The rising millennial generation, or those in the 35-something set, have had a visible and dramatic impact on office rentals, design and function, writes Victoria Allan. Photo: Felix Wong
Concrete Analysis
by Victoria Allan
Concrete Analysis
by Victoria Allan

Millennials and mainland Chinese companies are the two big factors in shaping Hong Kong’s property market

Demographics. One of the most important among the world’s current buzzwords. A casual look around reveals demography underlying health care policy, education policy, housing policy, what lines supermarket shelves, and which ads pop up in your Facebook feed.

Hong Kong’s current housing crunch is a crunch as filtered through demographic data that estimated the city’s population would be 9 million by now. Make of that what you like. Demographics are at the heart of that most omnipresent bugbear, big data, which tells landlords they need more experiential retail in their shopping malls.

That the mall in Sai Wan Ho needs more ParknShop and Baleno, and the one a few blocks away in Quarry Bay needs more Fusion and Marks & Spencer. Demographics tell developers residents won’t use the swimming pool as much as they predict, but the function space will always be occupied. Like them or not, demographics are crucial to how we live.

Commercial and residential buildings in the Kowloon district in Hong Kong on August 4, 2018. Photo: Philip Fong

Hong Kong is changing, demographically speaking, and the two most vibrant drivers operating in property markets right now are millennials and firms from mainland China opening offices here. The 35-something set has had a visible and dramatic impact on office rentals, design and function, as evidenced by the rapid rise of co-working space and the willingness of the financial services industry to roll with the punches.

Millennials are often comedy punchlines these days (man buns and artisanal asparagus water will always be funny), but you have them to thank for flexible work patterns, and more welcoming offices that don’t discourage communicating with colleagues.

In step with that, traditional multinational corporations unwilling to pay the rising rents of Central are decentralising and making way for the other great mover and shaker, mainland Chinese finance, insurance, real estate and banks happy to pick up the prestige addresses, and who are bringing young, sophisticated staff with them.

But the more things change the more they stay the same. The popular thinking in the wake of these seismic shifts was that they would turn the sales and rental markets on their heads. All the investors with flats catering to Deutsche Bank and Morgan Stanley would be left with unwanted rentals to fill. Mainland staff prefer to buy homes, the logic dictated.

Mainland workers have different demands of their homes, it continued. Not only is the idea that increased residents from mainland China would lead to plummeting demand for smartly-outfitted, international standard flats, it’s arrogant and misinformed.

In many ways, reality transcends demographics. In reality, it’s a myth that these shifting demographics are having a significant impact on the property market in the manner that was expected.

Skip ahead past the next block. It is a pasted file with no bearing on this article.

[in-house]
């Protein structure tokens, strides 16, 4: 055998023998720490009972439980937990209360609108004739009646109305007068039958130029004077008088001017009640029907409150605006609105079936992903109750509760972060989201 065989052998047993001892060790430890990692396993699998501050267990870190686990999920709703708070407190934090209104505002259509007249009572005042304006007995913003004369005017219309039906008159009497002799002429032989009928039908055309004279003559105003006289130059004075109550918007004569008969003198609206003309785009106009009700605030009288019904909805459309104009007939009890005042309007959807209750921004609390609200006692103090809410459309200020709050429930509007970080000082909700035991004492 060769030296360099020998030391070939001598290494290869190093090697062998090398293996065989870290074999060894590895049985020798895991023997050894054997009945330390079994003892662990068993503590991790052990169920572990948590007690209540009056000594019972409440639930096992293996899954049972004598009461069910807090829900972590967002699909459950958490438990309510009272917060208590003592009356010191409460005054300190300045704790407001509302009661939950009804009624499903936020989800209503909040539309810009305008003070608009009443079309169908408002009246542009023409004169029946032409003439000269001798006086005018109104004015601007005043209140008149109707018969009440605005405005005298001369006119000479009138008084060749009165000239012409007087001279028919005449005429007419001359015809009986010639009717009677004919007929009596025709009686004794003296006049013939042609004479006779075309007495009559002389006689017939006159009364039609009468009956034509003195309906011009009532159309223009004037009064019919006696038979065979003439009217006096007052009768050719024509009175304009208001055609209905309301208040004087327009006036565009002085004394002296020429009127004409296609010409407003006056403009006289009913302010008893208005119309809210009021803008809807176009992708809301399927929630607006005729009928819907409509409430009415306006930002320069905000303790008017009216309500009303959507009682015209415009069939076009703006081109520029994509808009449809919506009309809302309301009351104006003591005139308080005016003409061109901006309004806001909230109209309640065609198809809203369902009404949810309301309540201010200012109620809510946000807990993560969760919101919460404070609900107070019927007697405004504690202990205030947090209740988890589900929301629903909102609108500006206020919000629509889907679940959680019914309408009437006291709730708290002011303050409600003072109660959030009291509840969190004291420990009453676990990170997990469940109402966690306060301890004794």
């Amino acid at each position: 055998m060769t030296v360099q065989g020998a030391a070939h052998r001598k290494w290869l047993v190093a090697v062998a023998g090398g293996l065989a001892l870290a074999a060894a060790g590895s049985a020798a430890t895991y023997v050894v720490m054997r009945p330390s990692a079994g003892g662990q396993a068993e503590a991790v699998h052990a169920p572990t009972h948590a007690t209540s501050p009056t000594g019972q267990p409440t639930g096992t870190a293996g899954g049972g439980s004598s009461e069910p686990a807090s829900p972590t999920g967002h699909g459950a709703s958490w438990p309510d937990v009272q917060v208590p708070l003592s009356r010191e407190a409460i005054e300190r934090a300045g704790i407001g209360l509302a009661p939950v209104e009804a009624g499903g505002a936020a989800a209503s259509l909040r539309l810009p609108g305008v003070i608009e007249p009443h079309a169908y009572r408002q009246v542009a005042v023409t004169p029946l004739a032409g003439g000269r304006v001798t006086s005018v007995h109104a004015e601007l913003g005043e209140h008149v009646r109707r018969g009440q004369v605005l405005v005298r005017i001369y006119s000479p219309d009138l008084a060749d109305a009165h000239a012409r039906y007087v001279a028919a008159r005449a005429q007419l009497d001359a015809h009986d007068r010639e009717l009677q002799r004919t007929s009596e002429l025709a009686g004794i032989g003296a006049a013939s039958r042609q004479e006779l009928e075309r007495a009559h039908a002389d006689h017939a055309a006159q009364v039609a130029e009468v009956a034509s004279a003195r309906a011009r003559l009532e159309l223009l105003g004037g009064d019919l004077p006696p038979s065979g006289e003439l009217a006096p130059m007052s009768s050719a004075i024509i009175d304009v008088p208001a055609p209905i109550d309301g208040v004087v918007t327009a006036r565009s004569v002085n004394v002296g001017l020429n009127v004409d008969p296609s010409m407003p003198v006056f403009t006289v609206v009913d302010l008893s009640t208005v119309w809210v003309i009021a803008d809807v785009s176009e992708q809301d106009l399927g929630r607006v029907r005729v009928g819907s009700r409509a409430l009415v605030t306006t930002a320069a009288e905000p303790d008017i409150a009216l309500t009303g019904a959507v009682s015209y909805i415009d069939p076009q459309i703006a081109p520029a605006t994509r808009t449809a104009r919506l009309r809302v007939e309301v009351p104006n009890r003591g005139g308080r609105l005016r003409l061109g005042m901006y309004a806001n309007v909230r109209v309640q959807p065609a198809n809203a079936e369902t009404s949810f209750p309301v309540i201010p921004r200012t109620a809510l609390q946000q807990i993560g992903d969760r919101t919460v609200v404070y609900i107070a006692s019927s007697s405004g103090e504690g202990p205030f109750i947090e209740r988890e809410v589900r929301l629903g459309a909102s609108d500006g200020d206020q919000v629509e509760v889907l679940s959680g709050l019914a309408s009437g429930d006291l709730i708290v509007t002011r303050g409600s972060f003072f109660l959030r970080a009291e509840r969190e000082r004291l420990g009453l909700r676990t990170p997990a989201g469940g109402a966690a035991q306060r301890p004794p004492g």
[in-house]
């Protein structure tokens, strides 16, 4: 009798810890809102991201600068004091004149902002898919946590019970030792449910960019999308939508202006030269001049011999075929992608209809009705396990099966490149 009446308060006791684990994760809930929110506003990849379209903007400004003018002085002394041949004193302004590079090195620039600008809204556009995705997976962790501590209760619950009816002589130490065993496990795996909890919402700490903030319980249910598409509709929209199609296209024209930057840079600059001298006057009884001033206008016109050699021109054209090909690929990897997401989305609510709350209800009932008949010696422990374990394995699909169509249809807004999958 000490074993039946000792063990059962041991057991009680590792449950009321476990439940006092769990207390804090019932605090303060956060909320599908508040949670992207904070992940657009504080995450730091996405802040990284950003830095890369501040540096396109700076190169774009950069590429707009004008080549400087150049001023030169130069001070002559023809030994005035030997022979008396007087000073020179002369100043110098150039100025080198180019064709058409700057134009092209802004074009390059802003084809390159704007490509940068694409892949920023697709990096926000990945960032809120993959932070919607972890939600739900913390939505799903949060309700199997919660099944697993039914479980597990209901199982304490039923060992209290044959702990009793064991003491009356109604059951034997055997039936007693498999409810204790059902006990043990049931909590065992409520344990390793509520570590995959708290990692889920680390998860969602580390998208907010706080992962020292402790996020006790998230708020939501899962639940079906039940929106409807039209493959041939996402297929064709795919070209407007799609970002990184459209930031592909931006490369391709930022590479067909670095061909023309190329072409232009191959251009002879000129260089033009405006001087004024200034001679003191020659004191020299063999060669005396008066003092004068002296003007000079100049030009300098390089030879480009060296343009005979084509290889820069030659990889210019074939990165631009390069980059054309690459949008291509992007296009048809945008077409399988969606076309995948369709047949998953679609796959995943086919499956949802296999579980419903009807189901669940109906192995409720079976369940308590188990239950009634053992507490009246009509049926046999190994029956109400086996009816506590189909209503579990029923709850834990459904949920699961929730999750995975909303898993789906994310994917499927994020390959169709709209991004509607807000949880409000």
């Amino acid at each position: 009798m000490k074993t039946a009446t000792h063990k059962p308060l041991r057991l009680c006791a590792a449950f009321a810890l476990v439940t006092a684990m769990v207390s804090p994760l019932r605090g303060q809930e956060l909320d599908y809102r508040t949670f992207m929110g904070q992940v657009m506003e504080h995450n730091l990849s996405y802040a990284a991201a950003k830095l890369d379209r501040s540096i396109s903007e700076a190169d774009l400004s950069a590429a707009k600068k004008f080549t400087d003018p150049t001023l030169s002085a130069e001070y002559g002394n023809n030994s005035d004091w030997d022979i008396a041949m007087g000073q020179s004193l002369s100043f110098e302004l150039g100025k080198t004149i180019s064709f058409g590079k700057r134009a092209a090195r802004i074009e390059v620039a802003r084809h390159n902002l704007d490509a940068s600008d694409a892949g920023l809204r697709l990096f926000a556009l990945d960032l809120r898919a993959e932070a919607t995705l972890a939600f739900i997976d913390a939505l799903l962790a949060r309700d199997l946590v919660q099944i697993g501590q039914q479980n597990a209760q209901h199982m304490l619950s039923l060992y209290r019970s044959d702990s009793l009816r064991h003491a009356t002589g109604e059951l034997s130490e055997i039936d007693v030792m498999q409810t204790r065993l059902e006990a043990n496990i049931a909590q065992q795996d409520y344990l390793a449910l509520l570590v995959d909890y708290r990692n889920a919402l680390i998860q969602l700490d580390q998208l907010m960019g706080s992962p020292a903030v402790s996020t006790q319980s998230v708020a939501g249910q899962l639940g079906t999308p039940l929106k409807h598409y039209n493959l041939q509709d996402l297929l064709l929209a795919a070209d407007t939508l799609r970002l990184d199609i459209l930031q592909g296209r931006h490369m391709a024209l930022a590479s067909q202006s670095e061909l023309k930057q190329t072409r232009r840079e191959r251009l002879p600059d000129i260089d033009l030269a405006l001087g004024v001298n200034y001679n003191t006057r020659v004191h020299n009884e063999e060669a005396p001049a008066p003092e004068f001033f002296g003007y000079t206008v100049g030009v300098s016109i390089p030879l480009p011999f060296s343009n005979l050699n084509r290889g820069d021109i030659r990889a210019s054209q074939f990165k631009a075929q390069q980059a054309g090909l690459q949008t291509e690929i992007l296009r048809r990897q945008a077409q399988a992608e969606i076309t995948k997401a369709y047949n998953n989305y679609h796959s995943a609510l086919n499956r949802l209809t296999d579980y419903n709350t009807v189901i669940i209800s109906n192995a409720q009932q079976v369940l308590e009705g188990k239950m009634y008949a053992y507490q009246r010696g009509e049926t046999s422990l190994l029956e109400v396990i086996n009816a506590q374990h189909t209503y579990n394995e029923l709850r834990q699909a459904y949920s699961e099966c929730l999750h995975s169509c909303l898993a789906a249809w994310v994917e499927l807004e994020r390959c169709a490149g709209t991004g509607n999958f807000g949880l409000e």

First, the idea that expatriate workers are dwindling and multinational corporations are vanishing (and with them demand for Western-style flats) is not correct. Multinationals are still entering the Hong Kong market, as are their executives.

Second, mainland Chinese firms and staff demand the same global living standards as everyone else.

Social media, broad awareness of design, fashion and interiors – which in many arenas have merged into one – and rising rates of international travel and education have levelled the playing field. If you’re a native Hongkonger, think back to the first flat you lived in. If you’re an expat, hark back to yours, the one that came without the benefit of knowing the city intimately. Would you live there now?

Fifteen or 20 years ago, people were willing to accept lower standards and flats in, often at best, moderate condition. Those days are gone. There are flats in Shanghai and Beijing that would slot in seamlessly in Hong Kong, London, or New York.

Tropical architecture is found equally in Clear Water Bay, Sanya and Nassau. There hasn’t been a rush to redesign well-equipped, smartly-designed, contemporary flats because the rental market is extremely healthy. In this case, the rental market hasn’t shifted with the demographics because it hasn’t had to.

The rise of luxury developments and “hotel lifestyle” has brought the entirety of the market to a higher, better standard.

Insisting there have been no changes rooted in the “who” of who’s buying would be disingenuous. Of course there have been changes, just not the ones that were expected.

Demand for regenerated walk-ups has crept up, mostly from renters looking for personality in their home, and perhaps a little more space. Loft-style flats, with wide open, undefined room demarcations have also seen a spike and is the direct result of well-travelled, well-read cosmopolitan tenants.

Most interestingly is the demographic shift to younger buyers, purchasing at higher price points. What sells and rents has far less to do with who you are or where you’re from than with how active your Instagram is.

Victoria Allan is the founder and managing director of real estate agency Habitat Property

This article appeared in the South China Morning Post print edition as: Housing data hides surprise in a surprise